In the past decade the gay rights movement has made tremendous progress while race and gender equality have not moved nearly as much. The key is simplicity.
The Gay Rights movement wants people to be treated equally regardless of sexual orientation. That’s it. It’s simple, and incredibly easy to get behind. In its transparency there is no reasonable rational to hide behind in opposition.
For gender and race it’s much more complicated. Both have extremely deep historical roots so while they are not exactly the same as the struggle for gay rights, there is enough in common that some lessons from one can be applied to another.
There is enough evidence to say pretty clearly that white has an advantage over non-white and male has an advantage over female. I’m confident in saying that the vast majority think this is unfair and if given a choice would support equality. But that’s not the question being asked. What we have now is a mishmash of inequality; a sort of zero-sum game where one group is favored here and another there with the theory that in the end it will balance out. I am talking about institutional systems such as affirmative action (there is a social bias toward whites so therefore if we give an institutional bias toward non-whites everyone is equal). I am also talking about social norms like a man paying for a woman on a date (there is an institutional bias where men tend to earn more than women for the same work therefore a social bias where the man spends more is equal.)
These inequalities are dependent on each other. Perhaps these institutional or social norms began with good intentions but we have outlived them and now they are holding things back rather than pushing them forward. Imagine them in reverse, it’s not just men paying for women because they (statistically) make more money, it’s also men making more money because they pay for women. Rather than a one-way street it’s become a self-justifying loop. Besides the fact that it’s entrenching relations, it also acts to draw attention to the notion that we are different. If the goal is to erase the lines, it does not make any sense to trace them with marker first.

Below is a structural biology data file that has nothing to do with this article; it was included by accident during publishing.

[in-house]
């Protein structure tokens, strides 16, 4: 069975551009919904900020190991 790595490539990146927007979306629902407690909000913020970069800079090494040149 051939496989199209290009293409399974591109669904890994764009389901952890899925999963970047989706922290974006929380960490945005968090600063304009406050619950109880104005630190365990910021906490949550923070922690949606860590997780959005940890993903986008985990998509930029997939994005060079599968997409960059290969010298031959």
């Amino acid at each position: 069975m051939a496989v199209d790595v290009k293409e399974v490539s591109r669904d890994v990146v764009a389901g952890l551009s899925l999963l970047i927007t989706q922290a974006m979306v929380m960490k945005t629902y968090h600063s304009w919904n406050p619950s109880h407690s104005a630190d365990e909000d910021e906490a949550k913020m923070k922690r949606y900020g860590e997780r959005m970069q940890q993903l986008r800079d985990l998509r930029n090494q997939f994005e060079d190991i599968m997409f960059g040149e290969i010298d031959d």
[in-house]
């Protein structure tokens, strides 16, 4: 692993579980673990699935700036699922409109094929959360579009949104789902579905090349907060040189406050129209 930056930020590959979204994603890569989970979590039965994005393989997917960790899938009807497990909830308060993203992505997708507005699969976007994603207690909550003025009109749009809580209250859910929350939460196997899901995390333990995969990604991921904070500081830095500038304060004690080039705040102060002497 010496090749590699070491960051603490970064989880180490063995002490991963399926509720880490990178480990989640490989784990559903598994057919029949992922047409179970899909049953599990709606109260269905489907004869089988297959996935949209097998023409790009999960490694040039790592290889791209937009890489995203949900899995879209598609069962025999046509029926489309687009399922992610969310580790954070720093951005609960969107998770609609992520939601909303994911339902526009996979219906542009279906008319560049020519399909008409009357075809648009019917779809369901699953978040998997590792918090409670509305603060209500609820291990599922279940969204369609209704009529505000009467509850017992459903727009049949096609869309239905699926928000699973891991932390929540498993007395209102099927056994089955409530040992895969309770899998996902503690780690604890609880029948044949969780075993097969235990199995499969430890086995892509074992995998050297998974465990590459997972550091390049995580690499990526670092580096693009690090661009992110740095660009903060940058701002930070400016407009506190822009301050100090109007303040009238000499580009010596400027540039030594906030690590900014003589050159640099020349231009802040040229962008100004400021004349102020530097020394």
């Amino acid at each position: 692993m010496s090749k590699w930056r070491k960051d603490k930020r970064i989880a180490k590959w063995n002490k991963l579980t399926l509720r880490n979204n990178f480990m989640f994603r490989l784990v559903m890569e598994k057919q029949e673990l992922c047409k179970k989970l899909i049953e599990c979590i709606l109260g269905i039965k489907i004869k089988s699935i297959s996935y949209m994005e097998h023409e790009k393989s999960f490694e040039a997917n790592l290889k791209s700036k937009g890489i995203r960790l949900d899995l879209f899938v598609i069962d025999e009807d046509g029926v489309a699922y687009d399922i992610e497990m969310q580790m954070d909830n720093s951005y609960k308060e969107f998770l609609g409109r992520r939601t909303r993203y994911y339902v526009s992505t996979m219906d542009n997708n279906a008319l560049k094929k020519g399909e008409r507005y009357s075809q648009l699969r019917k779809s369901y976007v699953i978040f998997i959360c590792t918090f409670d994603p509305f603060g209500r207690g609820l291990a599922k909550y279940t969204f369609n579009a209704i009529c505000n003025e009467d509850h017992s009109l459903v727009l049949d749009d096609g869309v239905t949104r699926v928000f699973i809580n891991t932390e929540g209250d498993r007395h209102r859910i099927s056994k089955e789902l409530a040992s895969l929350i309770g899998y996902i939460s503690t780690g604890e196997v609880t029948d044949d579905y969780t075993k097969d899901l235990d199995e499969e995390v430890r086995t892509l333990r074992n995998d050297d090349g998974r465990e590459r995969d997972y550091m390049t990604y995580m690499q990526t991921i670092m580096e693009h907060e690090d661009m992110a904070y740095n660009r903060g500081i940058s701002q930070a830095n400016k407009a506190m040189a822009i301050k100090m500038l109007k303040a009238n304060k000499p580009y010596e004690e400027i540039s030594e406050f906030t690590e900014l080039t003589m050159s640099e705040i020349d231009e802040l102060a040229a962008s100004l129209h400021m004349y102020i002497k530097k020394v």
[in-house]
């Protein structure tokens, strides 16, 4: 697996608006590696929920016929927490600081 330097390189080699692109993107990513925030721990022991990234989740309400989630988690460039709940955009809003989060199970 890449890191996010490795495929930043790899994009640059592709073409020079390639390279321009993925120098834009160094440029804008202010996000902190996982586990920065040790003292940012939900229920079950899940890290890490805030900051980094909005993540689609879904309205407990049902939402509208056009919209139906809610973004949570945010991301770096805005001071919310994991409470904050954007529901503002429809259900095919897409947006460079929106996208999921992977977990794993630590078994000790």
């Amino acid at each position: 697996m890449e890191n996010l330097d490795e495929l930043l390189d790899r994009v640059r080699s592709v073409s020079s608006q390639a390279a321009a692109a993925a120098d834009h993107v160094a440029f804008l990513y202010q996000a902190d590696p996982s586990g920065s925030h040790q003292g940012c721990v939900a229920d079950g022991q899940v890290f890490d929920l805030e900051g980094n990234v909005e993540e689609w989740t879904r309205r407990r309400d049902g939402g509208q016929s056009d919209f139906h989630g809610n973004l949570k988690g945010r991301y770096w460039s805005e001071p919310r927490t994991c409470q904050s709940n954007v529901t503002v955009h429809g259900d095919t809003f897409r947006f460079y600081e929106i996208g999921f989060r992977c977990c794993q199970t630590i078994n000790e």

Through this all it’s important to be conscious that while the goal is equality, we all come from different (unequal) places. Being aware of that is necessary; being drown in it is counter-productive.
Race and gender could take a page from the gay rights movement and put the struggle in the simplest terms possible. In practice this means eliminating all social and structural biases, both the deep rooted historical ones as well as the more modern reactions to them. And let’s face it, they are reactionary.
A valid critique is that this is the ideal but ignores the reality. The reality is also that these biases live off of each other and killing one will suffocate its counterpart. It will present the situation in the simplest possible terms.
I anticipate people will disagree, and that’s fine. I may be wrong and would welcome a more effective tract. I’d love to see critiques (or agreement) in comments and will revise or rewrite if I’m convinced to alter the position or information here. I think we can learn from each other is the point.
Edit: Lots of people have shared counter viewpoints. None of which I completely agree with, but many of them have a valid basis. I think I must acknowledge that this is incredibly complex which makes any way forward difficult because no matter what there is bound to be disagreement. But if the very complexity of the issue seems to be stopping any consensus on the way forward, isn’t that in itself an argument for simplification. I should also state that I have an idealistic view of society. If, for example, AA was phased out, I don’t think business’ freed of a quota system would say, “Great, now that I can hire anyone, I’ll let my racism come out.” And if that did happen, it would fail because the quality of the staff would necessarily be lower than average with self-imposed restrictions and I also don’t think consumers would support such a business.